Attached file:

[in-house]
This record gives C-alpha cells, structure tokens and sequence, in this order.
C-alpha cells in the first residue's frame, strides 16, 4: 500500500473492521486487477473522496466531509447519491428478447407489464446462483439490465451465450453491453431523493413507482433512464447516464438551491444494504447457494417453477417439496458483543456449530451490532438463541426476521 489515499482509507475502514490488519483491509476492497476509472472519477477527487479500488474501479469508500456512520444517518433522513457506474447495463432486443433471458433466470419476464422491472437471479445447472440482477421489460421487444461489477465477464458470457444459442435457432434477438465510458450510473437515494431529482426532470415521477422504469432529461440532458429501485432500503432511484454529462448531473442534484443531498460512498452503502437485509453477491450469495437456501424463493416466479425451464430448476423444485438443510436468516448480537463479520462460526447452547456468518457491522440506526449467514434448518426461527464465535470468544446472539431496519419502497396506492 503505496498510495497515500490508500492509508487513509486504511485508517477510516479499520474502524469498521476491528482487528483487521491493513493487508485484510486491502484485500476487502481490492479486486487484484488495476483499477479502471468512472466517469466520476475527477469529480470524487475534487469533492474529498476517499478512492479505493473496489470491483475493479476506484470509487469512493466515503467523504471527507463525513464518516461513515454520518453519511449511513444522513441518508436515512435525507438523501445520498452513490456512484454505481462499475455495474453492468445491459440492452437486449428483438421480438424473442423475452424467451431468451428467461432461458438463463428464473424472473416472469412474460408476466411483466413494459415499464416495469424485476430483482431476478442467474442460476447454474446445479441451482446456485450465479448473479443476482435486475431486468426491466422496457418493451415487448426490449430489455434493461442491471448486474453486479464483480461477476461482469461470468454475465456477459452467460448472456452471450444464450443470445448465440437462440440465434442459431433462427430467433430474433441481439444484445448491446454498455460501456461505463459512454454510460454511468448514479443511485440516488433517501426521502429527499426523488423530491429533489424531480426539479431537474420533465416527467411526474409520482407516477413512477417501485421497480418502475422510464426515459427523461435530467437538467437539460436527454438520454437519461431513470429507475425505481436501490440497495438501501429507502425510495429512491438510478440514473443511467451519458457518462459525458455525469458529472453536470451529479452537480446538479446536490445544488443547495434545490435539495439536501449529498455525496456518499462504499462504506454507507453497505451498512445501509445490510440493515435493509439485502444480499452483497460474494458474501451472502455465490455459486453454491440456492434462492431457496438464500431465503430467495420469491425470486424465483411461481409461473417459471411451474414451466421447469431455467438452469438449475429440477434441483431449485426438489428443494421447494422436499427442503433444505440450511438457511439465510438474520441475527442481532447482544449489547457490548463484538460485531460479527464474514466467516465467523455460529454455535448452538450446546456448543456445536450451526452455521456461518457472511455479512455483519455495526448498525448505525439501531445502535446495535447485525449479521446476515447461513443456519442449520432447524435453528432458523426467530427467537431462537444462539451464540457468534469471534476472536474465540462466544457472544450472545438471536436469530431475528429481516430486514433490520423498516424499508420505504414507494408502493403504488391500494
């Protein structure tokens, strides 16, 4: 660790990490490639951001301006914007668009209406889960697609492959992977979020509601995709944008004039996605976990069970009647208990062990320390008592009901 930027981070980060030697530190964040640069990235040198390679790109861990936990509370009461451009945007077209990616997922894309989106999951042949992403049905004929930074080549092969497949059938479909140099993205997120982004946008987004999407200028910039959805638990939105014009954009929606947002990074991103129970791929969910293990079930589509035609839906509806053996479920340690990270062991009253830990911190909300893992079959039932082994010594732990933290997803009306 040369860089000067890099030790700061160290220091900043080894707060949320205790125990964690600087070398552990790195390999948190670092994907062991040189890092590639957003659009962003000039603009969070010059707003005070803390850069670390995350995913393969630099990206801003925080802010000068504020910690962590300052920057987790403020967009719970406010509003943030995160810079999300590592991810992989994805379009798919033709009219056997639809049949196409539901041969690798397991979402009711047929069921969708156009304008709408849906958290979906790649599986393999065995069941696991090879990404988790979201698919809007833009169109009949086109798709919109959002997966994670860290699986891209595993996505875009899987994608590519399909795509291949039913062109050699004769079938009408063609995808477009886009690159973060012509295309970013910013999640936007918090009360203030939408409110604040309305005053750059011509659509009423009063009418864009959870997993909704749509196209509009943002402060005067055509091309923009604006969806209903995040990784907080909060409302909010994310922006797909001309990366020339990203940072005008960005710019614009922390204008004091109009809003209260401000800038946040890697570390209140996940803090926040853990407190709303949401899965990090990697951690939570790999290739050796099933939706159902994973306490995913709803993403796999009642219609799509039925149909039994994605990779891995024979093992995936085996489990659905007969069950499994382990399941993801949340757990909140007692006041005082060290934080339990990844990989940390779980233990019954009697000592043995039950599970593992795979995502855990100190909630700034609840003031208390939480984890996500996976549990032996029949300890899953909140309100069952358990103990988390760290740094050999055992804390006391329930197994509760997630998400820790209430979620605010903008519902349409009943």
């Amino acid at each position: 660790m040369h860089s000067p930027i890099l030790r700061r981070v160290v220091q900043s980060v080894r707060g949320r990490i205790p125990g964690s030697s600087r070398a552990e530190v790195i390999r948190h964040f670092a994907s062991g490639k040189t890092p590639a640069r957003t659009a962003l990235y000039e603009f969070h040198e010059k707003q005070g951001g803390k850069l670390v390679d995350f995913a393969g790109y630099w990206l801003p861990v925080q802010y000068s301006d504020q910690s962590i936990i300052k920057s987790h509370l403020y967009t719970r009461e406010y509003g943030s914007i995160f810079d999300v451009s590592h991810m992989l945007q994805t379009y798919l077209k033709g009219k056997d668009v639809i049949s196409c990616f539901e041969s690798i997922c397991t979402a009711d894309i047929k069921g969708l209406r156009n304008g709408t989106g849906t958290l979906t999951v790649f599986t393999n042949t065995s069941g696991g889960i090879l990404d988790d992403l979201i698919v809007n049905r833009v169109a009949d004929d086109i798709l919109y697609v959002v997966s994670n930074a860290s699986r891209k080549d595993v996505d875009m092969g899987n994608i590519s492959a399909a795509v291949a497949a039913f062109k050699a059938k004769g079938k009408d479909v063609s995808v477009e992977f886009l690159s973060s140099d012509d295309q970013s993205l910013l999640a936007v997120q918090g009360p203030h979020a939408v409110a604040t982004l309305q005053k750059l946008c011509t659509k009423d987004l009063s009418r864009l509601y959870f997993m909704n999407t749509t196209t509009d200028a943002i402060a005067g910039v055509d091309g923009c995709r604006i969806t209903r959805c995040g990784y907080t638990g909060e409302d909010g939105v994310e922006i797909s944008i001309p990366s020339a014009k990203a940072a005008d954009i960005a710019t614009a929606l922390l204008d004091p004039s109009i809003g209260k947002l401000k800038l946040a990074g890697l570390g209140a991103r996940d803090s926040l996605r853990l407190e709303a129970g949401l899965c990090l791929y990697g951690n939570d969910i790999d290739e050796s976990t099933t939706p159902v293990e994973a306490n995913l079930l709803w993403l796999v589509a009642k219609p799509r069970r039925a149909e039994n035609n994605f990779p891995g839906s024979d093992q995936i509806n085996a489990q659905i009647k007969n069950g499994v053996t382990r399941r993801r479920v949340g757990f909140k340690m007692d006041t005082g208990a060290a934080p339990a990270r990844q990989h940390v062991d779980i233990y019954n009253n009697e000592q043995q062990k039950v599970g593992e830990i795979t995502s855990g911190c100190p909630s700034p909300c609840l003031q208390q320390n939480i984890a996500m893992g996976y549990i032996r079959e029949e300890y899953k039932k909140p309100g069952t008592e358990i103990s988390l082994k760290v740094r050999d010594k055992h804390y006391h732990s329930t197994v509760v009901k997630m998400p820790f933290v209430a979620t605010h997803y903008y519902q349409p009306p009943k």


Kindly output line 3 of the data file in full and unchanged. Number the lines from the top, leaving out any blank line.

C-alpha cells in the first residue's frame, strides 16, 4: 500500500473492521486487477473522496466531509447519491428478447407489464446462483439490465451465450453491453431523493413507482433512464447516464438551491444494504447457494417453477417439496458483543456449530451490532438463541426476521 489515499482509507475502514490488519483491509476492497476509472472519477477527487479500488474501479469508500456512520444517518433522513457506474447495463432486443433471458433466470419476464422491472437471479445447472440482477421489460421487444461489477465477464458470457444459442435457432434477438465510458450510473437515494431529482426532470415521477422504469432529461440532458429501485432500503432511484454529462448531473442534484443531498460512498452503502437485509453477491450469495437456501424463493416466479425451464430448476423444485438443510436468516448480537463479520462460526447452547456468518457491522440506526449467514434448518426461527464465535470468544446472539431496519419502497396506492 503505496498510495497515500490508500492509508487513509486504511485508517477510516479499520474502524469498521476491528482487528483487521491493513493487508485484510486491502484485500476487502481490492479486486487484484488495476483499477479502471468512472466517469466520476475527477469529480470524487475534487469533492474529498476517499478512492479505493473496489470491483475493479476506484470509487469512493466515503467523504471527507463525513464518516461513515454520518453519511449511513444522513441518508436515512435525507438523501445520498452513490456512484454505481462499475455495474453492468445491459440492452437486449428483438421480438424473442423475452424467451431468451428467461432461458438463463428464473424472473416472469412474460408476466411483466413494459415499464416495469424485476430483482431476478442467474442460476447454474446445479441451482446456485450465479448473479443476482435486475431486468426491466422496457418493451415487448426490449430489455434493461442491471448486474453486479464483480461477476461482469461470468454475465456477459452467460448472456452471450444464450443470445448465440437462440440465434442459431433462427430467433430474433441481439444484445448491446454498455460501456461505463459512454454510460454511468448514479443511485440516488433517501426521502429527499426523488423530491429533489424531480426539479431537474420533465416527467411526474409520482407516477413512477417501485421497480418502475422510464426515459427523461435530467437538467437539460436527454438520454437519461431513470429507475425505481436501490440497495438501501429507502425510495429512491438510478440514473443511467451519458457518462459525458455525469458529472453536470451529479452537480446538479446536490445544488443547495434545490435539495439536501449529498455525496456518499462504499462504506454507507453497505451498512445501509445490510440493515435493509439485502444480499452483497460474494458474501451472502455465490455459486453454491440456492434462492431457496438464500431465503430467495420469491425470486424465483411461481409461473417459471411451474414451466421447469431455467438452469438449475429440477434441483431449485426438489428443494421447494422436499427442503433444505440450511438457511439465510438474520441475527442481532447482544449489547457490548463484538460485531460479527464474514466467516465467523455460529454455535448452538450446546456448543456445536450451526452455521456461518457472511455479512455483519455495526448498525448505525439501531445502535446495535447485525449479521446476515447461513443456519442449520432447524435453528432458523426467530427467537431462537444462539451464540457468534469471534476472536474465540462466544457472544450472545438471536436469530431475528429481516430486514433490520423498516424499508420505504414507494408502493403504488391500494